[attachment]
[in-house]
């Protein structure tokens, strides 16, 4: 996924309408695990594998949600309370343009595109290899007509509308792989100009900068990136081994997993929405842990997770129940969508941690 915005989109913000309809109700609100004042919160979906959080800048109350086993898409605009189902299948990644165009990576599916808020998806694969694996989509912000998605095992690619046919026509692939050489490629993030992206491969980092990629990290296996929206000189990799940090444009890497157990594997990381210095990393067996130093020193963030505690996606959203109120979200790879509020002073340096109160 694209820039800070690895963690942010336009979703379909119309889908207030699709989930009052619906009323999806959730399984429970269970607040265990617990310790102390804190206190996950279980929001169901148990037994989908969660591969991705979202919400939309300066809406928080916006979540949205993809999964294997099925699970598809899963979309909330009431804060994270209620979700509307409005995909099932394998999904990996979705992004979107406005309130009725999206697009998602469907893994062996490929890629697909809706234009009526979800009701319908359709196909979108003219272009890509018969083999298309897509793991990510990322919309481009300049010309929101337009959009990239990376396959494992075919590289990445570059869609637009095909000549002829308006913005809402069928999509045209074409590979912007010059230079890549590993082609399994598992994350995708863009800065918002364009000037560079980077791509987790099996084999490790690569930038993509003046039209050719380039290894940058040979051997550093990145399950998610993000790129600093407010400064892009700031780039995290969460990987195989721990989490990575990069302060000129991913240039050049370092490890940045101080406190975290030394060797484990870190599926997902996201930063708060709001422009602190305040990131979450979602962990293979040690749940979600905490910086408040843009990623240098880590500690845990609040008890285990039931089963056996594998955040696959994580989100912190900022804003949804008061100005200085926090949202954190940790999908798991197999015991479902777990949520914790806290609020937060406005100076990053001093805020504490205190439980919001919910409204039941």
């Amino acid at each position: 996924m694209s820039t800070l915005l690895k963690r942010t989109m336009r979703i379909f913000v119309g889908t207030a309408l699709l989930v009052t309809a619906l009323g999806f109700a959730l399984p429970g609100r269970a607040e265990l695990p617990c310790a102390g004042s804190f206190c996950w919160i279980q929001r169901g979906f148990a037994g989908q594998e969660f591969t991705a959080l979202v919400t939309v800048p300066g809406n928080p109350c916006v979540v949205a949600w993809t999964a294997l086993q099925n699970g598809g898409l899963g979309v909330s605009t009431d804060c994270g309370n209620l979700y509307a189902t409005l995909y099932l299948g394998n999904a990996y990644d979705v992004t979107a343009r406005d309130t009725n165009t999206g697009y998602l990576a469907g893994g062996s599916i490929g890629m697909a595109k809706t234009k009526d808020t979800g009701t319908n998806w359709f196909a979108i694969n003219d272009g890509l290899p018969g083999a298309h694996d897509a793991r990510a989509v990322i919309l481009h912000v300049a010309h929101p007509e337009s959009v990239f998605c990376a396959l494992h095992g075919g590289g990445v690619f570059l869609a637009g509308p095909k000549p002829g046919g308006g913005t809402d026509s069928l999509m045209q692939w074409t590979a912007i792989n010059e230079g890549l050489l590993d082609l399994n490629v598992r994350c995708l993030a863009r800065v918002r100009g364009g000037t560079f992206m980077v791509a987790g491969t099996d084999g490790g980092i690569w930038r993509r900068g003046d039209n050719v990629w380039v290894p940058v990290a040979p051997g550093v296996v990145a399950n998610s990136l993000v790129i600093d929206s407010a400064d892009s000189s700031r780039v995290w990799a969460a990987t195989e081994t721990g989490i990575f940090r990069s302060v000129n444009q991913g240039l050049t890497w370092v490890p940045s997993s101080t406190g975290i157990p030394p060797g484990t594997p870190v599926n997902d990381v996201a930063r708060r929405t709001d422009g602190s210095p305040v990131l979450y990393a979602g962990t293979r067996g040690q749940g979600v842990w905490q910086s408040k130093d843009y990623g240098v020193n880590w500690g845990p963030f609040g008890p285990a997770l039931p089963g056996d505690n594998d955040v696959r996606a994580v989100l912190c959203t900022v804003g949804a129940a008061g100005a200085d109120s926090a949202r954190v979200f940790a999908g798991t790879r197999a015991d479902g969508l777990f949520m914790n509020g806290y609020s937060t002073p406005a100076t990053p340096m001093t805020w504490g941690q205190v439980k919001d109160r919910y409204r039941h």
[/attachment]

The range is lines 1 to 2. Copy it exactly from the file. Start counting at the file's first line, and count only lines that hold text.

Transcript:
[in-house]
């Protein structure tokens, strides 16, 4: 996924309408695990594998949600309370343009595109290899007509509308792989100009900068990136081994997993929405842990997770129940969508941690 915005989109913000309809109700609100004042919160979906959080800048109350086993898409605009189902299948990644165009990576599916808020998806694969694996989509912000998605095992690619046919026509692939050489490629993030992206491969980092990629990290296996929206000189990799940090444009890497157990594997990381210095990393067996130093020193963030505690996606959203109120979200790879509020002073340096109160 694209820039800070690895963690942010336009979703379909119309889908207030699709989930009052619906009323999806959730399984429970269970607040265990617990310790102390804190206190996950279980929001169901148990037994989908969660591969991705979202919400939309300066809406928080916006979540949205993809999964294997099925699970598809899963979309909330009431804060994270209620979700509307409005995909099932394998999904990996979705992004979107406005309130009725999206697009998602469907893994062996490929890629697909809706234009009526979800009701319908359709196909979108003219272009890509018969083999298309897509793991990510990322919309481009300049010309929101337009959009990239990376396959494992075919590289990445570059869609637009095909000549002829308006913005809402069928999509045209074409590979912007010059230079890549590993082609399994598992994350995708863009800065918002364009000037560079980077791509987790099996084999490790690569930038993509003046039209050719380039290894940058040979051997550093990145399950998610993000790129600093407010400064892009700031780039995290969460990987195989721990989490990575990069302060000129991913240039050049370092490890940045101080406190975290030394060797484990870190599926997902996201930063708060709001422009602190305040990131979450979602962990293979040690749940979600905490910086408040843009990623240098880590500690845990609040008890285990039931089963056996594998955040696959994580989100912190900022804003949804008061100005200085926090949202954190940790999908798991197999015991479902777990949520914790806290609020937060406005100076990053001093805020504490205190439980919001919910409204039941």